The Magazine


Jan 18, 1999, Vol. 4, No. 17 • By TUCKER CARLSON
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LAST WEEK, WHITE HOUSE press secretary Joe Lockhart explained why Bill Clinton beings the Senate impeachment trail at a profound disadvantage. The case that Republicans will bring against the president, Lockhart told the New York Times, is based on "the most prejudicial record that could possibly exist" -- a record that is mysterious in origin, "untested and not cross-examined," a record from which "we know exculpatory information was left out." No sane defendant would choose to defend himself self against such incomplete and misleading evidence in court, Lockhart implied. Nevertheless, he said, "We are accepting that record."

Does the White House have a death wish? Why would the president's lawyers allow biased and incomplete evidence against their client to stand unchallenged? Because the alternative is worse. Challenging the facts of Ken Starr's case would require new testimony, and there is nothing the White House wants less than a Senate trial with witnesses.

All of which puts Clinton partisans in a tough position. It's hard to argue simultaneously that Starr's evidence is misleading and that no witnesses should be called to correct it, though the president's defenders have done their best. I don't think witnesses should be called, James Carville explained last week, because, "as a human being, I don't want to see Betty Currie have to testify." Hours later, Carville's former partner, Paul Begala, made the same point in strikingly similar language. "As a human being," Begala said, "I'd rather do almost anything than see Betty Currie dragged through this stuff one more time."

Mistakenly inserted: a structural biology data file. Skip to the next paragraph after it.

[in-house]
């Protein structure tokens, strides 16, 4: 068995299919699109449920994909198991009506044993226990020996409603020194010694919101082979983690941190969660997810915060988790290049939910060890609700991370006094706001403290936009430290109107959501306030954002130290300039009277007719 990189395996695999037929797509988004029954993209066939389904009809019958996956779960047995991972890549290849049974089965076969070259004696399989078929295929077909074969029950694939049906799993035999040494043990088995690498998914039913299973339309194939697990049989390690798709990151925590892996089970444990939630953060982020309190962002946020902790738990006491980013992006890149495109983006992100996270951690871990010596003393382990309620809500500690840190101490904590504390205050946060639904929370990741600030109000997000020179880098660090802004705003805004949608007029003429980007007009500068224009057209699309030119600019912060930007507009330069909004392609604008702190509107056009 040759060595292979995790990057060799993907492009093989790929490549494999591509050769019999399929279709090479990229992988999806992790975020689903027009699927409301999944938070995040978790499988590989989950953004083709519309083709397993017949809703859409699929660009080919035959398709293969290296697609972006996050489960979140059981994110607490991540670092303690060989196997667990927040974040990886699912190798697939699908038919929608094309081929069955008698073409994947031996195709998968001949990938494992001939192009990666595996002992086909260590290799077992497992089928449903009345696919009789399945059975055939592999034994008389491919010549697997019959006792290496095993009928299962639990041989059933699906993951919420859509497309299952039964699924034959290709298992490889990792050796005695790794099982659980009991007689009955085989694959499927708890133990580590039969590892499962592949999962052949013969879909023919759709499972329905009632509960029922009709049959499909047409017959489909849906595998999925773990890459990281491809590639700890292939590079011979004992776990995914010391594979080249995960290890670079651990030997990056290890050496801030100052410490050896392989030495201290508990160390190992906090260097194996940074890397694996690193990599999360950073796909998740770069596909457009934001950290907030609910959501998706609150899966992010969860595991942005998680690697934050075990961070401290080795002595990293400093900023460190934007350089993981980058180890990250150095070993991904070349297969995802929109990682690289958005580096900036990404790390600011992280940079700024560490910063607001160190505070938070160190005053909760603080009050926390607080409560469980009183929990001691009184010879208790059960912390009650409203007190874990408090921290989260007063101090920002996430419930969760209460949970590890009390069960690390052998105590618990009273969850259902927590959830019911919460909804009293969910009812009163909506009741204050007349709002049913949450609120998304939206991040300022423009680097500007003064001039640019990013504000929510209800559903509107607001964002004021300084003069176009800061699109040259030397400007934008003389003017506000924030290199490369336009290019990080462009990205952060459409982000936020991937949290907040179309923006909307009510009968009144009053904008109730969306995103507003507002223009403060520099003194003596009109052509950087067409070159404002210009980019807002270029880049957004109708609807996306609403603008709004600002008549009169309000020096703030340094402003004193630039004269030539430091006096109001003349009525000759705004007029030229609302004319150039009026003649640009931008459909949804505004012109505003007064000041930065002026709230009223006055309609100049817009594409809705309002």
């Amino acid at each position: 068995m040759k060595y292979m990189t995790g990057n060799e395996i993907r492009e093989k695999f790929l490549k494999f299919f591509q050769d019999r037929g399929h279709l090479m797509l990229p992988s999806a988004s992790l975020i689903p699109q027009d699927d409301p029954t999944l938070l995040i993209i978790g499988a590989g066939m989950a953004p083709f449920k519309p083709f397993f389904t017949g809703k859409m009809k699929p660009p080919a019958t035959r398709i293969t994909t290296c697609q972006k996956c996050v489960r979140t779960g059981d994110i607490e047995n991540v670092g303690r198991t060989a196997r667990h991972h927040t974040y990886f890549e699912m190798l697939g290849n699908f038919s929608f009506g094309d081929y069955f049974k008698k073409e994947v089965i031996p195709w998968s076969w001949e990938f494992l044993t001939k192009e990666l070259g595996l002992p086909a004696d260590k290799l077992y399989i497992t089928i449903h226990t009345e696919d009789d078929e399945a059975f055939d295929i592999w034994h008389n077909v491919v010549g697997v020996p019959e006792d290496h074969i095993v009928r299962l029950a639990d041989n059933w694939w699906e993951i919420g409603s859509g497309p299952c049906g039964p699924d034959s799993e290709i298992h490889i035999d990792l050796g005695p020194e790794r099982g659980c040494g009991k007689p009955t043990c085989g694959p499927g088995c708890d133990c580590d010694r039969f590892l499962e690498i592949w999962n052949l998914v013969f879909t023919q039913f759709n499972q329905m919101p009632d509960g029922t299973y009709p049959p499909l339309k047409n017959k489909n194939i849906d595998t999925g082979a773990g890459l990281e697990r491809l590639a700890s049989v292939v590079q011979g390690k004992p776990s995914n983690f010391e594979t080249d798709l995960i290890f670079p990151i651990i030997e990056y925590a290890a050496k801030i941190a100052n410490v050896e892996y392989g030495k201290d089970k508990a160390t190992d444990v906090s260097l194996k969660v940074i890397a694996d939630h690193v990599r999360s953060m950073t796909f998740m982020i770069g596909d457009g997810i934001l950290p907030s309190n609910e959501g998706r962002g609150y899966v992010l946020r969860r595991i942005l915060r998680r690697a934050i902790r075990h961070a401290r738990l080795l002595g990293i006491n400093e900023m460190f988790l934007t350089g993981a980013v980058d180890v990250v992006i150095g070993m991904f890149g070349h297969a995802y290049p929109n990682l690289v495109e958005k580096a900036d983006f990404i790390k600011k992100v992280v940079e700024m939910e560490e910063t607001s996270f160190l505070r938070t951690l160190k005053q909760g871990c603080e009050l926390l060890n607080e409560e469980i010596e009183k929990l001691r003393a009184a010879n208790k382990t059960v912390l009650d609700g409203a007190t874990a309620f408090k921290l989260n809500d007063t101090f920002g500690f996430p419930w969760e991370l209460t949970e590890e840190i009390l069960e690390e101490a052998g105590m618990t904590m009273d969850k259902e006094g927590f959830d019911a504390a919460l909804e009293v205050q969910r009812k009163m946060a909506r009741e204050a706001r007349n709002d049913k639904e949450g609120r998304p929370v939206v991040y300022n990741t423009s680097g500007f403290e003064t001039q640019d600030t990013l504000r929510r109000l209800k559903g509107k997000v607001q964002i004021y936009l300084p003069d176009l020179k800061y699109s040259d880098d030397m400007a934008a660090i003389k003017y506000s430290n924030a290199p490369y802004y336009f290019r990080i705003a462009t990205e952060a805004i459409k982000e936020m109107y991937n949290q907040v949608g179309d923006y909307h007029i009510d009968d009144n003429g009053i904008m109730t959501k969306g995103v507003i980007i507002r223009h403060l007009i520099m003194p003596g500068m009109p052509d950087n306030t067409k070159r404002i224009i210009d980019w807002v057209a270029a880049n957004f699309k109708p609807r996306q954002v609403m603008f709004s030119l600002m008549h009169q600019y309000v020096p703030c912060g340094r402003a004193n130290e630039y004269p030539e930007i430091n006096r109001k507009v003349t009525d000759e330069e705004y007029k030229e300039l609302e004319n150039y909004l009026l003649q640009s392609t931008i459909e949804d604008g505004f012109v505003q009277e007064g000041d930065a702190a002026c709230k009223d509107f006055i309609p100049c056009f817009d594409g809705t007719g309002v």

Apparently, someone in the White House communications office realized that Betty Currie's hurt feelings didn't make for a very effective talking point, because within a short time a new argument appeared: Calling witnesses would make for a long trial -- months and months, at minimum -- and a long trial hurts everybody. The White House would be paralyzed for the duration. The Supreme Court, adrift without the chief justice, would cease to hear cases. The American people would miss out on all sorts of vital education and health care initiatives. Only Republicans would welcome the gridlock, and they, too, would suffer in the end, punished by angry voters two years from now.

It's grim scenario, and not all of it is spin. Witnesses would certainly make the trial longer. A long trial might indeed irritate the public and hurt the Republican party in the 2000 elections. The White House, meanwhile, will be in a poor position to haggle over legislation while the trial is in progress. "To the extent that Bill Clinton is held hostage to the Democratic party during the impeachment process," says someone who frequently advises the administration, "he cannot negotiate as easily with the Republicans on something as sensitive as Social Security. He needs to keep his labor base."

All of this is true, but there are other reasons the president's advisers fear a parade of witnesses at trial. For one thing, the longer a trial continues, the more opportunities the president will have to sabotage his own good fortune. There is the possibility that Clinton will have another unseemly, and televised, outburst of smugness -- a repeat of what one adviser calls "the bongo-beating, cigar-chomping thing" -- and alienate Senate Democrats in the process. There is also the chance that yet another scandal will break before the president has been acquitted. Rumors that Clinton has an illegitimate teenage child by a Little Rock prostitute have been floating around Washington for weeks (and around Arkansas for years). On its face, the story seems implausible. On the other hand, no one around Clinton is categorically denying it. "I have no idea whether it's true or not," says Lanny Davis, formerly of the White House counsel's office. "I don't think people want to think about it. It's like we're all afraid to breathe when the topic is raised."